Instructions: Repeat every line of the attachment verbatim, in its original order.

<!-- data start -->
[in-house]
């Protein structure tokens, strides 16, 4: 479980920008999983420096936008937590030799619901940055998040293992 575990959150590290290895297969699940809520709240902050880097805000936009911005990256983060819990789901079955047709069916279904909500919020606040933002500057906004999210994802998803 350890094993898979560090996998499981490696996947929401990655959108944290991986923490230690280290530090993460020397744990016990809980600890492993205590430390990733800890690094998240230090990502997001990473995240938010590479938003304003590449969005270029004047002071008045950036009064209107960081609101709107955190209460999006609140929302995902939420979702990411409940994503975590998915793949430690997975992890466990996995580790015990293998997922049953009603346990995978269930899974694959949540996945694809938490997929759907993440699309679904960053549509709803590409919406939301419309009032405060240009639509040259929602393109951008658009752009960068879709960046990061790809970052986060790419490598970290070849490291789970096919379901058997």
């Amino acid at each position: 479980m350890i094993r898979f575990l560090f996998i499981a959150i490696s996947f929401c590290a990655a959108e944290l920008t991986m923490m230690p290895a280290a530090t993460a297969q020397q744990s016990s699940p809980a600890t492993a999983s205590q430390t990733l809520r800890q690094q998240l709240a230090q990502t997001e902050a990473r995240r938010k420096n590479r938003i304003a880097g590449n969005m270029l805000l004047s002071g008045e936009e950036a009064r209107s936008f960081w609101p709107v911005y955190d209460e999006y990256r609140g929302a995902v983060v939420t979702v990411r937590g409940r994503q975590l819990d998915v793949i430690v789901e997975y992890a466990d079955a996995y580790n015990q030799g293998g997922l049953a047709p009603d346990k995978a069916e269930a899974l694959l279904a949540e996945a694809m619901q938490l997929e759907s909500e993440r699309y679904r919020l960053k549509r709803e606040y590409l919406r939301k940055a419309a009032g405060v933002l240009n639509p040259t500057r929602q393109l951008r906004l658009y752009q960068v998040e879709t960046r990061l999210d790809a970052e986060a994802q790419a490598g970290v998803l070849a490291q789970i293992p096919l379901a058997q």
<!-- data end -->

[in-house]
């Protein structure tokens, strides 16, 4: 479980920008999983420096936008937590030799619901940055998040293992 575990959150590290290895297969699940809520709240902050880097805000936009911005990256983060819990789901079955047709069916279904909500919020606040933002500057906004999210994802998803 350890094993898979560090996998499981490696996947929401990655959108944290991986923490230690280290530090993460020397744990016990809980600890492993205590430390990733800890690094998240230090990502997001990473995240938010590479938003304003590449969005270029004047002071008045950036009064209107960081609101709107955190209460999006609140929302995902939420979702990411409940994503975590998915793949430690997975992890466990996995580790015990293998997922049953009603346990995978269930899974694959949540996945694809938490997929759907993440699309679904960053549509709803590409919406939301419309009032405060240009639509040259929602393109951008658009752009960068879709960046990061790809970052986060790419490598970290070849490291789970096919379901058997």
């Amino acid at each position: 479980m350890i094993r898979f575990l560090f996998i499981a959150i490696s996947f929401c590290a990655a959108e944290l920008t991986m923490m230690p290895a280290a530090t993460a297969q020397q744990s016990s699940p809980a600890t492993a999983s205590q430390t990733l809520r800890q690094q998240l709240a230090q990502t997001e902050a990473r995240r938010k420096n590479r938003i304003a880097g590449n969005m270029l805000l004047s002071g008045e936009e950036a009064r209107s936008f960081w609101p709107v911005y955190d209460e999006y990256r609140g929302a995902v983060v939420t979702v990411r937590g409940r994503q975590l819990d998915v793949i430690v789901e997975y992890a466990d079955a996995y580790n015990q030799g293998g997922l049953a047709p009603d346990k995978a069916e269930a899974l694959l279904a949540e996945a694809m619901q938490l997929e759907s909500e993440r699309y679904r919020l960053k549509r709803e606040y590409l919406r939301k940055a419309a009032g405060v933002l240009n639509p040259t500057r929602q393109l951008r906004l658009y752009q960068v998040e879709t960046r990061l999210d790809a970052e986060a994802q790419a490598g970290v998803l070849a490291q789970i293992p096919l379901a058997q």